One Year’s Seeds Seven Years Weeds

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Whenever fields are cultivated, weed seeds and propagules of perennial species germinate and grow. Most have been produced in situ in weedy crops of the past, a fact that has given rise to the prediction embodied in the title of this chapter. In the context of this… Dormancy is a state of seeds and buds in which they are alive but not germinated. If all weed seeds were to germinate at one time, their seedlings could be destroyed. Dormancy allows storage of millions of weed seeds in soil and enables them to grow in flushes over years. In this context, the old gardeners saying “One year Seeding seven years weeding” is very appropriate. In fact, weed seeds have been found viable even after 20-80 years of burial in soil. On the danger of allowing weeds to grow and seed themselves: also used figuratively. □ 1866 Rural American 1 Dec.

One Year’s Seeds, Seven Years’ Weeds

Whenever fields are cultivated, weed seeds and propagules of perennial species germinate and grow. Most have been produced in situ in weedy crops of the past, a fact that has given rise to the prediction embodied in the title of this chapter. In the context of this book the term seed includes true seeds and the functional seeds (actually fruits) produced in the grasses and in several other plant families. Most perennial weeds produce seeds but may in addition reproduce asexually by means of bulbs, rhizomes, runners and other structures. Seed production by several species, including Dandelion (Taraxacum officinale) and Bramble (Rubus fruticosus) is essentially asexual because the seed is not always produced following sexual fusion, but instead generally contains diploid cells which are identical genetically with each other and with the parent. From the weed control point of view, such apomictic seeds are essentially similar to the homozygous ones produced by habitually self-pollinating species. In addition to increase by seed and vegetative means in situ, seeds are brought to the field as contaminants in crop seed, in soil, manure, straw or on farm machinery, in irrigation water and attached to animals; many seeds, especially those of the Compositae and of some trees, are windborne. Propagules arriving with the crop seed are in a specially advantageous position, often providing new introductions.

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References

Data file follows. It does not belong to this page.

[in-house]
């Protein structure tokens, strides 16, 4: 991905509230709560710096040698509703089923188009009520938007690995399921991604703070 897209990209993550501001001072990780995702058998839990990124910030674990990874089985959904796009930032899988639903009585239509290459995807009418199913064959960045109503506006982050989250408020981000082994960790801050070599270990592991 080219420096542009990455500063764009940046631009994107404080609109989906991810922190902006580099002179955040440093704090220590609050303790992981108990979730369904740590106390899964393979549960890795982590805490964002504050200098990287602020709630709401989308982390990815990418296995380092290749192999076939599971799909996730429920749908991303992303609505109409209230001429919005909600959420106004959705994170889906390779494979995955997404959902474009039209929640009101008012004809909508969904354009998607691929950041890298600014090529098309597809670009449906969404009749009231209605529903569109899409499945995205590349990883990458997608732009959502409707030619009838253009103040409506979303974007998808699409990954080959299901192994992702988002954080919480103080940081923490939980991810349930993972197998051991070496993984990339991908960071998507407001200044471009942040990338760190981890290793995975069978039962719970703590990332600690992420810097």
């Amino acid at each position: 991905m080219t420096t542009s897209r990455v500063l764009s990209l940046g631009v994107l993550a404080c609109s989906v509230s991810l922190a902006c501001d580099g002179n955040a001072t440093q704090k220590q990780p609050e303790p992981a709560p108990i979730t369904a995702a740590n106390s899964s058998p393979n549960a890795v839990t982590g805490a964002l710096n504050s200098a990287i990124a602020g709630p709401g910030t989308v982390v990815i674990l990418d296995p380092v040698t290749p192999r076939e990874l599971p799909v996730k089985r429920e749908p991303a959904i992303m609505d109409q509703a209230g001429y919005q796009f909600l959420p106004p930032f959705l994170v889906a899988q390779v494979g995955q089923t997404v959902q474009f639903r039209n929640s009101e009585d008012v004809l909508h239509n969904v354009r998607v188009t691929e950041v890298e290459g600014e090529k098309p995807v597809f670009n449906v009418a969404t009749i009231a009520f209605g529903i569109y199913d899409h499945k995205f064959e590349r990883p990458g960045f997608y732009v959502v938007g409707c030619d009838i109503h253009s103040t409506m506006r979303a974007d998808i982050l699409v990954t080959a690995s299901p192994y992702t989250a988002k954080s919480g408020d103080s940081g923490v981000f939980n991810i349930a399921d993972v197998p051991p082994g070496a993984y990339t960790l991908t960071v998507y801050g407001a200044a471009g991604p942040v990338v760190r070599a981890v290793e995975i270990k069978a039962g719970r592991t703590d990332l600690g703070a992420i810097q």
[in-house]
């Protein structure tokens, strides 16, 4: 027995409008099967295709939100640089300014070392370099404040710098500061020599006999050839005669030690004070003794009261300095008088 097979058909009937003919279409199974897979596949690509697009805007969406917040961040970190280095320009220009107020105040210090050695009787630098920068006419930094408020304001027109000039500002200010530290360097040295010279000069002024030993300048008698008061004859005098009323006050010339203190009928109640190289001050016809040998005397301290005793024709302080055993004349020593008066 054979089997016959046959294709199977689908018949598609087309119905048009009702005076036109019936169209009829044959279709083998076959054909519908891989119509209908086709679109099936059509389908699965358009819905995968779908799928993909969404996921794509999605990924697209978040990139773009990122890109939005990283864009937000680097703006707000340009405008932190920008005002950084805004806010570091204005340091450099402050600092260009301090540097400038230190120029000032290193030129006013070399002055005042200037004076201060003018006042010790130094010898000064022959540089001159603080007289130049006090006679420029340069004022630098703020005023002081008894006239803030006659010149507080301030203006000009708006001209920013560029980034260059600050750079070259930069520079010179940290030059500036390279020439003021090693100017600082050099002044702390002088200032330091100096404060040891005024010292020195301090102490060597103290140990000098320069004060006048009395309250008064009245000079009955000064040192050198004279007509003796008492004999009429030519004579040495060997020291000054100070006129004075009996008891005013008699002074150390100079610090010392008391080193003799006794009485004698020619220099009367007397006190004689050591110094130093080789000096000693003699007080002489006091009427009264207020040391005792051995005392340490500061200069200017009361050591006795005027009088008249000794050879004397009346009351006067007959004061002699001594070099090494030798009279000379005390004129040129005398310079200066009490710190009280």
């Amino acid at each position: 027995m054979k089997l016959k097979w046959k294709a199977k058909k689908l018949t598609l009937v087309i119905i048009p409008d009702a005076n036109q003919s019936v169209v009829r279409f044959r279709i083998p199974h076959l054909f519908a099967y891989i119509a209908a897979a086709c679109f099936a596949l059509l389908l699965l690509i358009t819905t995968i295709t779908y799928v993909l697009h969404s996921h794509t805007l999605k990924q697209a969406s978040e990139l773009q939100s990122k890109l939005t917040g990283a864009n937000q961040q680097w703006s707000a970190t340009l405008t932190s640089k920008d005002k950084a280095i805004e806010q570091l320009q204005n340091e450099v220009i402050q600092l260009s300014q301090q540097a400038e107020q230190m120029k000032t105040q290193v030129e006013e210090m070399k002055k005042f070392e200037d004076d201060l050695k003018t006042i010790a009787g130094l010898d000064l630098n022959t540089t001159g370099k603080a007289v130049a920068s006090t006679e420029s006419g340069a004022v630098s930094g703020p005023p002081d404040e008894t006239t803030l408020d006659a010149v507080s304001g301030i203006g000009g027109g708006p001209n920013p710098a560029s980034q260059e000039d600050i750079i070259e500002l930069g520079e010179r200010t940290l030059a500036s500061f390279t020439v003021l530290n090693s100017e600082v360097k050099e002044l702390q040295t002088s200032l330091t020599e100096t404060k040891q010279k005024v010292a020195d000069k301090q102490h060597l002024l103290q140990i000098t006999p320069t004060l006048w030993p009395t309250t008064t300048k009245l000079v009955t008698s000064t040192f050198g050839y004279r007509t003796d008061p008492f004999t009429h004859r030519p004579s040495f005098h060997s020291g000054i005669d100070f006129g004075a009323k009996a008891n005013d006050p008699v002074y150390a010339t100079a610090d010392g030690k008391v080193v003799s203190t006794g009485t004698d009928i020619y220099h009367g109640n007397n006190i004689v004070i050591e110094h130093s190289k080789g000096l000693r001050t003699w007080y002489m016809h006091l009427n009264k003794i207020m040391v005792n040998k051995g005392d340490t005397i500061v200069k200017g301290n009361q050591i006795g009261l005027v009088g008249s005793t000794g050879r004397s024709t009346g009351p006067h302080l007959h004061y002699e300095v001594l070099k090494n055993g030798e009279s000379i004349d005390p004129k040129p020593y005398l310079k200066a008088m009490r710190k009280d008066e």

ANON (1961). The Seeds Regulations, HMSO, London

BRENCHLEY, W. E. and WARRINGTON, K. (1930). The weed seed populations of arable soil. 1. Numerical estimations of viable seeds and observations on their natural dormancy, J. Ecol., 18, 235–272

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CAVERS, P. B. and HARPER, J. L. (1966). Germination polymorphism in Rumex crispus and Rumex obtusifolius, J. Ecol., 54, 367–382

CHANCELLOR, R. J., PARKER, C. and TEFEREDEGN, Taye (1971). Stimulation of dormant weed seed germination by 2-chloroethylphosphonic acid, Pestic. Sci., 2, 35–37

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FAWCETT, R. S. and SLIFE, F. W. (1978). Effects of field applications of nitrate on weed seed germination and dormancy, Weed Sci., 26, 594–596

FAY, P. K. and GORECKI, R. S. (1978). Stimulating germination of dormant wild oat (Avena fatua) seed with sodium azide, Weed Sci., 26, 323–326

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One Year’s Seeds Seven Years Weeds

Dormancy is a state of seeds and buds in which they are alive but not germinated. If all weed seeds were to germinate at one time, their seedlings could be destroyed. Dormancy allows storage of millions of weed seeds in soil and enables them to grow in flushes over years. In this context, the old gardeners saying “One year Seeding seven years weeding” is very appropriate. In fact, weed seeds have been found viable even after 20-80 years of burial in soil.

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1. Enforced dormancy – It is due to deep placement of weed seeds in soil during ploughing of the field. Weed seeds germinate readily when they are restored to top 3-5 cm. Enforced Dormancy is a non-specific character of seed. Cultivation encounters enforced dormancy by bringing the weeds to surface where they are exposed to light besides better aeration. High soil temperature and NO3 content of surface soil may further help in breaking seed dormancy.

2. Innate dormancy – It is a genetically controlled character and it is a feature of specific weed seeds, which fail to germinate even if they are present in the top 3–5 cm soil, and adequate soil moisture and temperature provided to them. The possible reasons are the presence of (i) hard seed coats e.g., Setaria, Ipomoea, Xanthiums pp. and (ii) immature embryos e.g., Polygonum. In certain weed seeds particularly of Xerophytic origin, presence of inhibitors is responsible for innate dormancy. It can be overcome with passage of time, or under the influence of some climatic pressure.

3. Induced dormancy – Induced dormancy results from some sudden physiological change in normally non-dormant weed seeds under the impact of marked rise in temperature and or CO2 content of soil, low O2 pressure, water logging etc. Wild oat (Avena fatua) seeds exhibit all three kinds of dormancy.

One year’s seeding makes seven years’ weeding

On the danger of allowing weeds to grow and seed themselves: also used figuratively. □ 1866 Rural American 1 Dec. .

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